All is not so sweet in the honey world. As well as having such valuable value in human health, honey also has considerable commercial value. Inevitably, honey fraud is one of the stickiest topics in the world of honey and beekeeping. It is difficult to stop the growth of counterfeiting in the honey business because it is difficult to detect counterfeiting even with sophisticated tests. It is becoming difficult for consumers to get natural and pure honey. Balparmak R&D Center has implemented a new method for determining the presence of brown rice syrup in honey. Imitation honey is usually made with corn syrup, beet syrup, and white rice syrup, but in the past, certain methods and tests have been developed to detect the addition of plant-based syrups to identify adulterated honey. But there was no way to prove the existence of brown rice syrup, which is closer to honey in color and is widely used in the market. As a result of intensive R&D research, Balparmak was able to identify the component in honey that is an indicator of brown rice syrup, and for this, they filed a patent application for the first method in the world. The method was published in one of the world’s most prestigious scientific journals, “LWT Food Science & Technology”, and entered the world literature. All the details of the method will be shared with the participants at the Apimondia congress. Finally, another topic to be discussed will be the future of pine honey, the world’s main producer, Turkey, which produces almost 90 percent of the world’s pine honey and has been severely affected by recent forest fires. year Bees are our future, so everyone who is interested in beekeeping and loves honey, pay attention to the bee and Apimondia!




Fungus of the Week: Kalecik was a sleepy, almost forgotten settlement located about 70 kilometers northeast of Ankara’s city center. The history of the city dates back to the Hittites, and even earlier to about 4000 BC, and although it remained an active trading city during the Ottoman period, the city later lost its luster due to the decline of viticulture due to the phylloxera disease. Back in the 1970s, the viticulture scientist of Ankara University’s Faculty of Agriculture, Professor Dr. That’s when Sabit Agaoglu began research to preserve the city’s blackish red grape known as Kalecik Karasi, or Kalecik Black. the legendary grape took off and became one of the most important local grapes of the Turkish wine industry, now grown not only in Kalecik, but also in the main vineyards from the Southern region of Denizli to Cappadocia. Those in Ankara are lucky! On August 27, the Kalecik Karası event will be held, with around 70 wines from sparkling whites, blushes and rosés to monosepage reds made with the Methode Traditonelle. Aagaoglu will be there and the master classes will be held by Professor Dr. Ertan Anlı (in Turkish) and Serhat Narsap (in English, London-based wine expert, founder of TWC, Turkish Wine Challenge) will be held. In one day, you can walk and sip all the KK available in the market and meet the producers. A great opportunity to learn all about the grape, a light medium-bodied ruby ​​red flavor. The event is held at Litai Hotel, from 11:00 to 17:00 and tickets are 550 Turkish lira, https://kkankara.com/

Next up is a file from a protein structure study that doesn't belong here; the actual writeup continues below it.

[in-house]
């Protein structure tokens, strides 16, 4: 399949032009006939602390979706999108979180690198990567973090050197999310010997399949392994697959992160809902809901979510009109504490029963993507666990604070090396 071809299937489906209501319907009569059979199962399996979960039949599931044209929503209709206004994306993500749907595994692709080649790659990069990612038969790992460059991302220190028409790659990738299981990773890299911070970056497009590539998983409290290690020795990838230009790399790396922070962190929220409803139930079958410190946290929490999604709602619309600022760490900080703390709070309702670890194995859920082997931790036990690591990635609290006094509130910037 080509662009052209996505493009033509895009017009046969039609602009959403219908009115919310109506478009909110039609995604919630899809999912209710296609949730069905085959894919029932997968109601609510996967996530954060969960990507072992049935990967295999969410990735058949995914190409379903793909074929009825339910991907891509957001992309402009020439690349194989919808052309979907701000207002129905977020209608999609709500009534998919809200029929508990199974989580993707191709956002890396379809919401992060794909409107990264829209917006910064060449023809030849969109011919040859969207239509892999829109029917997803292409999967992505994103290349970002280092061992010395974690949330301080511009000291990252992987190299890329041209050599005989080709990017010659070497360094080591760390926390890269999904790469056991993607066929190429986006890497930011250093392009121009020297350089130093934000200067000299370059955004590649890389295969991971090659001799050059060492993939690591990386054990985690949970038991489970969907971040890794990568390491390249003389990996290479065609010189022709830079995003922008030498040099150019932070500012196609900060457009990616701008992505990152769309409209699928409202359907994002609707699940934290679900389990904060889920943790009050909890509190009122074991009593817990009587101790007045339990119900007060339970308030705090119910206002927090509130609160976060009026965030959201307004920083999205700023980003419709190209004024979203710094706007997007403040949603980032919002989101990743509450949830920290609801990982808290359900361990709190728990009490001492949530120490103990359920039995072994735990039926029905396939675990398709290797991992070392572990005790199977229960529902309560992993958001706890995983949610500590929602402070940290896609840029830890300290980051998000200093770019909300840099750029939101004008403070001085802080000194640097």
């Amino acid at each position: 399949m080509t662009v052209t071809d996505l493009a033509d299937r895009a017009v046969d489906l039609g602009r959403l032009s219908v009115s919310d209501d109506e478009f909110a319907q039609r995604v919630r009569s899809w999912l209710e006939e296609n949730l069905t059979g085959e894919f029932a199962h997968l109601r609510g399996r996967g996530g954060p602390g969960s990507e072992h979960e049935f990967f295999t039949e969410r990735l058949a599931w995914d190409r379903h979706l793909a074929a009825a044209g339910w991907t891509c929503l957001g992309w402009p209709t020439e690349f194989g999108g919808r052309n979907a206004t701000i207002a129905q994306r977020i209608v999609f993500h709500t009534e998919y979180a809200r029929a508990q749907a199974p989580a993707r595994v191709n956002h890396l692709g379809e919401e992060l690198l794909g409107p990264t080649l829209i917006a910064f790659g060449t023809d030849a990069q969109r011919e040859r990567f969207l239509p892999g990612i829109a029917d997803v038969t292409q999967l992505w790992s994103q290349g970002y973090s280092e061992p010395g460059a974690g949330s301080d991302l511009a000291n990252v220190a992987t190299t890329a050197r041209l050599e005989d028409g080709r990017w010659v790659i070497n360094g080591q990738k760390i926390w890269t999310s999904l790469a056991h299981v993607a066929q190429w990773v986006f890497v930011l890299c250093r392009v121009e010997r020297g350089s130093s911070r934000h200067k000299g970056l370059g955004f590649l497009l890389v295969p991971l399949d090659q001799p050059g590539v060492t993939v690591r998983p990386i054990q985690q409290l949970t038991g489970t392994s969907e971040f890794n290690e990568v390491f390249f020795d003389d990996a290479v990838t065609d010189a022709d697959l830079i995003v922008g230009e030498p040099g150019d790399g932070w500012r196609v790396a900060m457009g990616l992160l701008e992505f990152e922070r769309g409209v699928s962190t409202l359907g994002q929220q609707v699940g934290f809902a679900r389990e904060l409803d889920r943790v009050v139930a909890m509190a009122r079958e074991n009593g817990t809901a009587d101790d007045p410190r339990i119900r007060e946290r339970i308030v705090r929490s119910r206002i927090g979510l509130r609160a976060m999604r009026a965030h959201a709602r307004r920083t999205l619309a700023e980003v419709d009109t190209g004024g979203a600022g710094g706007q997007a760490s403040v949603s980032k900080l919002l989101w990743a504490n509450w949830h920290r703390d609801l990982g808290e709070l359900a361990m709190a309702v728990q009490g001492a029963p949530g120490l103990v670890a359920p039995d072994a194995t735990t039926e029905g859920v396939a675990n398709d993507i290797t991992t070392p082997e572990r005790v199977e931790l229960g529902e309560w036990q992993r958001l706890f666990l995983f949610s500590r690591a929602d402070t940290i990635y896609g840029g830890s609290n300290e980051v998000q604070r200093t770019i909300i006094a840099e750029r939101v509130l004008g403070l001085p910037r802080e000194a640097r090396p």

Aylin Öney Tan,